Stardust: Like a lot of other moves on here, Stardust is a combination of two other flourishes. It’s composed of a card spin through the fingers and Bullet. When you put these two together it flows great and looks like the card is moving of its own accord. If you’ve mastered the two pieces of this one then it should come naturally. I can already see other flourishes where Stardust could fit right in.

Trinity: Back in Genesis v1 Andrei stressed that the alignment of the packets when forming a triangle would be important later on. This is one of those times when it’s important. Trinity is a triangle production. You make one Widthwise Triangle and then strip another one out of it, creating two instantly. It’s extremely visual. Another knacky move but that’s just because it’s a different type of move.


Twitter 2.0: This is Twitter from the first volume along with a card shot and some Bullet action. It’s a unique move in the sense that you’re shooting two cards off the deck at the same time. Andrei said that it was discovered by accident; even his accidents are creative. This is definitely a cool move and, yet again, requires prerequisite knowledge from the first disc of Genesis.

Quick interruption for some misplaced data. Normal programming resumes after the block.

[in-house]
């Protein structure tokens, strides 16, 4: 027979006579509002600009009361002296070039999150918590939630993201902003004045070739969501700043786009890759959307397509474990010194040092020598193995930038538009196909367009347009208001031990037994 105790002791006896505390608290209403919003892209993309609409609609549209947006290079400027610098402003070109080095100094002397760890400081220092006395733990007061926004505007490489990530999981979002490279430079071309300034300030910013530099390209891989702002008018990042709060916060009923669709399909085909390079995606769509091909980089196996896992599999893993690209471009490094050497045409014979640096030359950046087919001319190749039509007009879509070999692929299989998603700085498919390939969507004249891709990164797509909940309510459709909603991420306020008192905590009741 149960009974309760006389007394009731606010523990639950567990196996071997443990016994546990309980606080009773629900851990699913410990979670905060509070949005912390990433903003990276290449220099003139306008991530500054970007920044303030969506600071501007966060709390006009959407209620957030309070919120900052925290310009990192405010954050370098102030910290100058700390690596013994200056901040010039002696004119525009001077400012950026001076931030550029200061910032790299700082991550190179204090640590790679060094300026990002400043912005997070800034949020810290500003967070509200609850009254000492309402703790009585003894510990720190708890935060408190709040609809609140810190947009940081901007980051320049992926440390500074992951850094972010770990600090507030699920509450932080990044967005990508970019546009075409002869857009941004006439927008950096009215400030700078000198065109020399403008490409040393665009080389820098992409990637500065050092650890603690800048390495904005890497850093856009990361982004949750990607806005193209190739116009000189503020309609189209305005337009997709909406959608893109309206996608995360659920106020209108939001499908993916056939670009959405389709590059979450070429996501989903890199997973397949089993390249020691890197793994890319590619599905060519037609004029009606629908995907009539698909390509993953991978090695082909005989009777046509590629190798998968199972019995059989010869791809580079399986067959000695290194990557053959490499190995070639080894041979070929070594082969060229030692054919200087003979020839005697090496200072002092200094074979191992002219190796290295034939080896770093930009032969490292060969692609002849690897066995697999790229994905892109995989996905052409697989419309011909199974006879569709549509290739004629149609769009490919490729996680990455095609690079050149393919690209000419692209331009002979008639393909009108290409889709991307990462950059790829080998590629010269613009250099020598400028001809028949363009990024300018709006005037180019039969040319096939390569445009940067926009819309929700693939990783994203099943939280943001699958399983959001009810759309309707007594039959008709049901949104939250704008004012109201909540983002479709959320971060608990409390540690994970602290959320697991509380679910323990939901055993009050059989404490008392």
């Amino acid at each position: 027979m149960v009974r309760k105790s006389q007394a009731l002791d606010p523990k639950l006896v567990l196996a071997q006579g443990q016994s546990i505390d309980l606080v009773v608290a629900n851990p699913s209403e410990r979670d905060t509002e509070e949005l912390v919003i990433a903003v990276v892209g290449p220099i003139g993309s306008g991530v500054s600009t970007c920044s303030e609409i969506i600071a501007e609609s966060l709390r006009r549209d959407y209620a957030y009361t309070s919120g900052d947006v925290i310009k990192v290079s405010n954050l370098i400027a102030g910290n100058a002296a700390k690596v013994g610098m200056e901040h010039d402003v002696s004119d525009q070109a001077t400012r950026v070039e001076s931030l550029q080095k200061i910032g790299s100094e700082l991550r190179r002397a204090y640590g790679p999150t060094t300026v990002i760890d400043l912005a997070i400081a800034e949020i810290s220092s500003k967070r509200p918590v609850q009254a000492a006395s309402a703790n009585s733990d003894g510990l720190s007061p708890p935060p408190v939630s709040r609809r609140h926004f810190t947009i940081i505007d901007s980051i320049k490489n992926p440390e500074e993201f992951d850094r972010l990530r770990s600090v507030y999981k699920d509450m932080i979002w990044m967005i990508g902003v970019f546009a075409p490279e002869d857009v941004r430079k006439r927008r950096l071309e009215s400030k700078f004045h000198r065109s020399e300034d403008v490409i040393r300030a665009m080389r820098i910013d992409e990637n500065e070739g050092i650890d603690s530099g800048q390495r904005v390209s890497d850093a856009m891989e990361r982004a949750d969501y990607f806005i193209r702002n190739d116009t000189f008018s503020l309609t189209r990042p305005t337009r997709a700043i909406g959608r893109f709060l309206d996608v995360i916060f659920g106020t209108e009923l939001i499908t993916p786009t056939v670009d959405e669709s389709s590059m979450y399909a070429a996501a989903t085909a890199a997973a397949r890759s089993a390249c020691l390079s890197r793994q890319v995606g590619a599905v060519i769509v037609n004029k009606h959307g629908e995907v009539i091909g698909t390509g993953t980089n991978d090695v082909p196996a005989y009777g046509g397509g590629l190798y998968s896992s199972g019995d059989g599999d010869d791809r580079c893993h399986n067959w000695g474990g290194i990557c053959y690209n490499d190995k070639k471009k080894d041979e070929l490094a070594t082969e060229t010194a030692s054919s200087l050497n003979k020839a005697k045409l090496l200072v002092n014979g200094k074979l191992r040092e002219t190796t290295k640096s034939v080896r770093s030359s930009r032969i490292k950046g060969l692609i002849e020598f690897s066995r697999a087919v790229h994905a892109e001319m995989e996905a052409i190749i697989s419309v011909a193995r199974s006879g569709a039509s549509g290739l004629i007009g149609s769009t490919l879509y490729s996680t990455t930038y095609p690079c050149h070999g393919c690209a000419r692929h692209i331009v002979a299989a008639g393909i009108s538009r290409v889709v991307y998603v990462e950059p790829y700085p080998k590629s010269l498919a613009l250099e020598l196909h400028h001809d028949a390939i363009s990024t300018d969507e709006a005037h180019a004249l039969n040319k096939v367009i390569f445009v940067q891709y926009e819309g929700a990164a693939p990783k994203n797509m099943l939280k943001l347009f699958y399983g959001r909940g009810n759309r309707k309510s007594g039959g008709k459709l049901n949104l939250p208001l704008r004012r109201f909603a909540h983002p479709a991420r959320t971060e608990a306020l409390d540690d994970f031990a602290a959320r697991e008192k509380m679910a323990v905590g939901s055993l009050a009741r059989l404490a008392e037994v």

Winged Castle: The Winged concept was taught on the first volume and utilized a little bit. This flourish show more of the possibilites Winged can accomplish. To laymen this looks 100% impossible. It seems like your balancing 4 packets of cards on just the edge of your thumb, while also holding a one handed fan. It’s an impressive display as well. Again I think Andrei is going to build on this concept even more in the third installment.

Winged Castle

That’s all of ‘em. After watching this whole thing I’ve become impressed with Andrei’s originality. I wouldn’t even just call it style since he comes up with totally new types of moves that haven’t been seen before. Instead of putting his own twist on existing ideas Andrei just creates his own concepts. The only thing I didn’t like about this disc was the fact that it’s the middle one. The moves in here aren’t quite as cool as the ones released in the first volume, and I’m sure the third one will be even better. Don’t get me wrong, these flourishes are fresh but you can tell this is the in between step. These are setting the stage for what’s to come, and I can see some exciting things over the horizon for Andrei and Genesis. Until then make sure you’re ready by practicing Genesis v2.

Images from T11 & Genesis v2 DVD

Posted: April 7th, 2011
at 12:08pm by Robin Carey

Categories: DVDs - Flourishing - Genesis - Reviews